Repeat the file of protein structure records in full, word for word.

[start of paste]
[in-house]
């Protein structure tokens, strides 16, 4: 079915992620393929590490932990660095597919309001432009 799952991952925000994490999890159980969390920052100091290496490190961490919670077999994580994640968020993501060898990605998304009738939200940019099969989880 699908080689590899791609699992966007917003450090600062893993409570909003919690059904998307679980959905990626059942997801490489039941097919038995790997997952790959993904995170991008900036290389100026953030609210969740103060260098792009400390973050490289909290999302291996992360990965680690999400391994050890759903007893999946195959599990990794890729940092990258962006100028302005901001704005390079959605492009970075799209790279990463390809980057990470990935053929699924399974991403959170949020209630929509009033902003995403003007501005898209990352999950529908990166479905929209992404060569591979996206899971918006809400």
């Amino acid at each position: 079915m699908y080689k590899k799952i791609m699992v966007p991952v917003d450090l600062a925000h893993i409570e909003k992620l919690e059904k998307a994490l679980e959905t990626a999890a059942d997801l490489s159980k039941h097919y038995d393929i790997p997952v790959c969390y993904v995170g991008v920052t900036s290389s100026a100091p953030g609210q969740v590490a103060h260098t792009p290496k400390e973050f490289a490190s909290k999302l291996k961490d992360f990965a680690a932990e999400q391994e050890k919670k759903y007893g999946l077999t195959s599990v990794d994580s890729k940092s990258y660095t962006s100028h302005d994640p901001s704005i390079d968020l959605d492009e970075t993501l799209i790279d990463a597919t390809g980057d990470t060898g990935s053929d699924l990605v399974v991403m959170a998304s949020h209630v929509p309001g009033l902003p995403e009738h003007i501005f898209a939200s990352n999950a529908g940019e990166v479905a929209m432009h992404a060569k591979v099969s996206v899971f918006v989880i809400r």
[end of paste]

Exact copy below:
[in-house]
């Protein structure tokens, strides 16, 4: 079915992620393929590490932990660095597919309001432009 799952991952925000994490999890159980969390920052100091290496490190961490919670077999994580994640968020993501060898990605998304009738939200940019099969989880 699908080689590899791609699992966007917003450090600062893993409570909003919690059904998307679980959905990626059942997801490489039941097919038995790997997952790959993904995170991008900036290389100026953030609210969740103060260098792009400390973050490289909290999302291996992360990965680690999400391994050890759903007893999946195959599990990794890729940092990258962006100028302005901001704005390079959605492009970075799209790279990463390809980057990470990935053929699924399974991403959170949020209630929509009033902003995403003007501005898209990352999950529908990166479905929209992404060569591979996206899971918006809400």
């Amino acid at each position: 079915m699908y080689k590899k799952i791609m699992v966007p991952v917003d450090l600062a925000h893993i409570e909003k992620l919690e059904k998307a994490l679980e959905t990626a999890a059942d997801l490489s159980k039941h097919y038995d393929i790997p997952v790959c969390y993904v995170g991008v920052t900036s290389s100026a100091p953030g609210q969740v590490a103060h260098t792009p290496k400390e973050f490289a490190s909290k999302l291996k961490d992360f990965a680690a932990e999400q391994e050890k919670k759903y007893g999946l077999t195959s599990v990794d994580s890729k940092s990258y660095t962006s100028h302005d994640p901001s704005i390079d968020l959605d492009e970075t993501l799209i790279d990463a597919t390809g980057d990470t060898g990935s053929d699924l990605v399974v991403m959170a998304s949020h209630v929509p309001g009033l902003p995403e009738h003007i501005f898209a939200s990352n999950a529908g940019e990166v479905a929209m432009h992404a060569k591979v099969s996206v899971f918006v989880i809400r």